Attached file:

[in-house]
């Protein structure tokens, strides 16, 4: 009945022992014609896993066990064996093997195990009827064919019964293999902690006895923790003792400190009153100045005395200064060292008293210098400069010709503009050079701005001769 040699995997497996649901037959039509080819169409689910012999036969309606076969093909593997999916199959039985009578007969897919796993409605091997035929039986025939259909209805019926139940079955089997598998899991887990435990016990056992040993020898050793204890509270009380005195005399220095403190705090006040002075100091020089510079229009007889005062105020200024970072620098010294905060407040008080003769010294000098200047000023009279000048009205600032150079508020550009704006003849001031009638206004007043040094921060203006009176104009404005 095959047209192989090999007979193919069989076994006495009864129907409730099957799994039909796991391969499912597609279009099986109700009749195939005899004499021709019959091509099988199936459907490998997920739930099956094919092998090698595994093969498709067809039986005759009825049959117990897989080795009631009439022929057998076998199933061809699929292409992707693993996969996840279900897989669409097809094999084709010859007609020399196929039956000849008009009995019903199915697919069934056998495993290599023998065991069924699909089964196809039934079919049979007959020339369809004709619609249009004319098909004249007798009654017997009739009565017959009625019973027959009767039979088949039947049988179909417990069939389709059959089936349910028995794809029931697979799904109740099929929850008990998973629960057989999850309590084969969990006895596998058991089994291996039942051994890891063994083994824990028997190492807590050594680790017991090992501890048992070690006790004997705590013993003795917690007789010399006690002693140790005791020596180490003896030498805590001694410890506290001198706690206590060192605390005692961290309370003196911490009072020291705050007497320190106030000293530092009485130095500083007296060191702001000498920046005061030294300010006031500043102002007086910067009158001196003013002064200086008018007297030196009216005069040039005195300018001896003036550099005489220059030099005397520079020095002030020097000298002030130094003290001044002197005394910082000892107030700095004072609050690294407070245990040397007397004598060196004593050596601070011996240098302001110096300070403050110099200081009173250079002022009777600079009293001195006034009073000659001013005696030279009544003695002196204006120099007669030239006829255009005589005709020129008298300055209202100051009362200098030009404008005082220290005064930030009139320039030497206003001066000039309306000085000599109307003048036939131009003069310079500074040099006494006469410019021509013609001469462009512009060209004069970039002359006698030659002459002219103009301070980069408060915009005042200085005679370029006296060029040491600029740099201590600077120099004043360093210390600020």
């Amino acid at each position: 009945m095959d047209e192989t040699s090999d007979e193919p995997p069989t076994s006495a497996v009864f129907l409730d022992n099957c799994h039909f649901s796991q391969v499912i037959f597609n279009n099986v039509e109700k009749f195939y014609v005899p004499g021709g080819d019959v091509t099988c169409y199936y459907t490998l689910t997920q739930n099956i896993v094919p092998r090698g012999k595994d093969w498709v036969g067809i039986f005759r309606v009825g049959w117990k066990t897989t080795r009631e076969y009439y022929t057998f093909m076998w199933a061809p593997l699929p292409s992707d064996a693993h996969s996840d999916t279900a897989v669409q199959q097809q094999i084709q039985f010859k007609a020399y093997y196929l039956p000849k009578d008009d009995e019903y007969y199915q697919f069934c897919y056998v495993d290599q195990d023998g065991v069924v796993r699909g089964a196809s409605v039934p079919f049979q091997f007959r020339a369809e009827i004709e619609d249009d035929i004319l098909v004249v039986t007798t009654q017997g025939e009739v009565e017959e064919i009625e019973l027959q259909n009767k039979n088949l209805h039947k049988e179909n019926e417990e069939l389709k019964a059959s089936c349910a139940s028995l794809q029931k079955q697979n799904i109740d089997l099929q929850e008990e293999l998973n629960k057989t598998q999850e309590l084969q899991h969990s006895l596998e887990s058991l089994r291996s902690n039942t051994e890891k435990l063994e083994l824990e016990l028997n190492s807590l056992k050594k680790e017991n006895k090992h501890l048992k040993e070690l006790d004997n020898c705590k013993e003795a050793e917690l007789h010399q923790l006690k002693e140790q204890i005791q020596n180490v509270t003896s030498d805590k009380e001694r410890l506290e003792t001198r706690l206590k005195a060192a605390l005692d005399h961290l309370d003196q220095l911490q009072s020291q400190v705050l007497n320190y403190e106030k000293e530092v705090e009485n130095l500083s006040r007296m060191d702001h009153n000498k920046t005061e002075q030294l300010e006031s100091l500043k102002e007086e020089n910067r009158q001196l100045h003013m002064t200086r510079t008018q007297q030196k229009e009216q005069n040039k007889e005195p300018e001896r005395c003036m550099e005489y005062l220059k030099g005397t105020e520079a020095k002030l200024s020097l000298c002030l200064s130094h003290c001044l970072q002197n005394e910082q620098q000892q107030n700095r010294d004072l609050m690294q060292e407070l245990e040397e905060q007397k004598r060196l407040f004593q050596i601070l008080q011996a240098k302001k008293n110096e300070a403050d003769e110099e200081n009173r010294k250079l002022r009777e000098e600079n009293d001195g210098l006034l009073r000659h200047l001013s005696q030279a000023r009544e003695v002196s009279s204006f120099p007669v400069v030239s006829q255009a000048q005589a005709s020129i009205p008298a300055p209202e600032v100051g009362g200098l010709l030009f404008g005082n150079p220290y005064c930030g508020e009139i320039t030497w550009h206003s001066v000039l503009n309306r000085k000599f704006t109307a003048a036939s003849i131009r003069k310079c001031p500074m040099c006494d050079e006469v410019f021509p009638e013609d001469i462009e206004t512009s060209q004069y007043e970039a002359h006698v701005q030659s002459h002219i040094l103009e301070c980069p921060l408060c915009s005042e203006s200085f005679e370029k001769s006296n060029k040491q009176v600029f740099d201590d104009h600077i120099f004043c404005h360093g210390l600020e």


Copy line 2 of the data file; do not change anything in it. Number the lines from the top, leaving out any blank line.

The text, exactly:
């Protein structure tokens, strides 16, 4: 009945022992014609896993066990064996093997195990009827064919019964293999902690006895923790003792400190009153100045005395200064060292008293210098400069010709503009050079701005001769 040699995997497996649901037959039509080819169409689910012999036969309606076969093909593997999916199959039985009578007969897919796993409605091997035929039986025939259909209805019926139940079955089997598998899991887990435990016990056992040993020898050793204890509270009380005195005399220095403190705090006040002075100091020089510079229009007889005062105020200024970072620098010294905060407040008080003769010294000098200047000023009279000048009205600032150079508020550009704006003849001031009638206004007043040094921060203006009176104009404005 095959047209192989090999007979193919069989076994006495009864129907409730099957799994039909796991391969499912597609279009099986109700009749195939005899004499021709019959091509099988199936459907490998997920739930099956094919092998090698595994093969498709067809039986005759009825049959117990897989080795009631009439022929057998076998199933061809699929292409992707693993996969996840279900897989669409097809094999084709010859007609020399196929039956000849008009009995019903199915697919069934056998495993290599023998065991069924699909089964196809039934079919049979007959020339369809004709619609249009004319098909004249007798009654017997009739009565017959009625019973027959009767039979088949039947049988179909417990069939389709059959089936349910028995794809029931697979799904109740099929929850008990998973629960057989999850309590084969969990006895596998058991089994291996039942051994890891063994083994824990028997190492807590050594680790017991090992501890048992070690006790004997705590013993003795917690007789010399006690002693140790005791020596180490003896030498805590001694410890506290001198706690206590060192605390005692961290309370003196911490009072020291705050007497320190106030000293530092009485130095500083007296060191702001000498920046005061030294300010006031500043102002007086910067009158001196003013002064200086008018007297030196009216005069040039005195300018001896003036550099005489220059030099005397520079020095002030020097000298002030130094003290001044002197005394910082000892107030700095004072609050690294407070245990040397007397004598060196004593050596601070011996240098302001110096300070403050110099200081009173250079002022009777600079009293001195006034009073000659001013005696030279009544003695002196204006120099007669030239006829255009005589005709020129008298300055209202100051009362200098030009404008005082220290005064930030009139320039030497206003001066000039309306000085000599109307003048036939131009003069310079500074040099006494006469410019021509013609001469462009512009060209004069970039002359006698030659002459002219103009301070980069408060915009005042200085005679370029006296060029040491600029740099201590600077120099004043360093210390600020």